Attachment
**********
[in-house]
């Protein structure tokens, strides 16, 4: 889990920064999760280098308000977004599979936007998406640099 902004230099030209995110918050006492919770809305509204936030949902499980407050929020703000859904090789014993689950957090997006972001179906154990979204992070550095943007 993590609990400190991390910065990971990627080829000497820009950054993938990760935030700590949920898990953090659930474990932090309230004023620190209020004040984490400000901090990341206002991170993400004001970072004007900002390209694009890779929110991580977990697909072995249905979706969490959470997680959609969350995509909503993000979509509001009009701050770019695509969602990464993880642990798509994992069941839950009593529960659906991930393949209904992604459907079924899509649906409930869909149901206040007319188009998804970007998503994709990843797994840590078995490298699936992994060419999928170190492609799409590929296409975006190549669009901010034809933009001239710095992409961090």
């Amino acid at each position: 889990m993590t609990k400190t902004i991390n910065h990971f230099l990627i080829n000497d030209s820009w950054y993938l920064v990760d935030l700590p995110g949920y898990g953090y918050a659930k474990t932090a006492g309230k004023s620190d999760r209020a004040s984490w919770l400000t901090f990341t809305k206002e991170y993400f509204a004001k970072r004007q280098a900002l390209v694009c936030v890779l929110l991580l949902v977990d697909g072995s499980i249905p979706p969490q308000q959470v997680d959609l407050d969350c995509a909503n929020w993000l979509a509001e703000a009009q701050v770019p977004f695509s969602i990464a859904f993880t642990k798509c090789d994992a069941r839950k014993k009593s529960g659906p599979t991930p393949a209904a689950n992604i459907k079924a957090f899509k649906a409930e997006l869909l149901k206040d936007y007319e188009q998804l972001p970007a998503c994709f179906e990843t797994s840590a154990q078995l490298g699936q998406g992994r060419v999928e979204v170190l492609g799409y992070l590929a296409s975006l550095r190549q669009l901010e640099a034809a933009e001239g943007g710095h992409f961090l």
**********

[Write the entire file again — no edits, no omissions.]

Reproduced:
[in-house]
């Protein structure tokens, strides 16, 4: 889990920064999760280098308000977004599979936007998406640099 902004230099030209995110918050006492919770809305509204936030949902499980407050929020703000859904090789014993689950957090997006972001179906154990979204992070550095943007 993590609990400190991390910065990971990627080829000497820009950054993938990760935030700590949920898990953090659930474990932090309230004023620190209020004040984490400000901090990341206002991170993400004001970072004007900002390209694009890779929110991580977990697909072995249905979706969490959470997680959609969350995509909503993000979509509001009009701050770019695509969602990464993880642990798509994992069941839950009593529960659906991930393949209904992604459907079924899509649906409930869909149901206040007319188009998804970007998503994709990843797994840590078995490298699936992994060419999928170190492609799409590929296409975006190549669009901010034809933009001239710095992409961090």
């Amino acid at each position: 889990m993590t609990k400190t902004i991390n910065h990971f230099l990627i080829n000497d030209s820009w950054y993938l920064v990760d935030l700590p995110g949920y898990g953090y918050a659930k474990t932090a006492g309230k004023s620190d999760r209020a004040s984490w919770l400000t901090f990341t809305k206002e991170y993400f509204a004001k970072r004007q280098a900002l390209v694009c936030v890779l929110l991580l949902v977990d697909g072995s499980i249905p979706p969490q308000q959470v997680d959609l407050d969350c995509a909503n929020w993000l979509a509001e703000a009009q701050v770019p977004f695509s969602i990464a859904f993880t642990k798509c090789d994992a069941r839950k014993k009593s529960g659906p599979t991930p393949a209904a689950n992604i459907k079924a957090f899509k649906a409930e997006l869909l149901k206040d936007y007319e188009q998804l972001p970007a998503c994709f179906e990843t797994s840590a154990q078995l490298g699936q998406g992994r060419v999928e979204v170190l492609g799409y992070l590929a296409s975006l550095r190549q669009l901010e640099a034809a933009e001239g943007g710095h992409f961090l």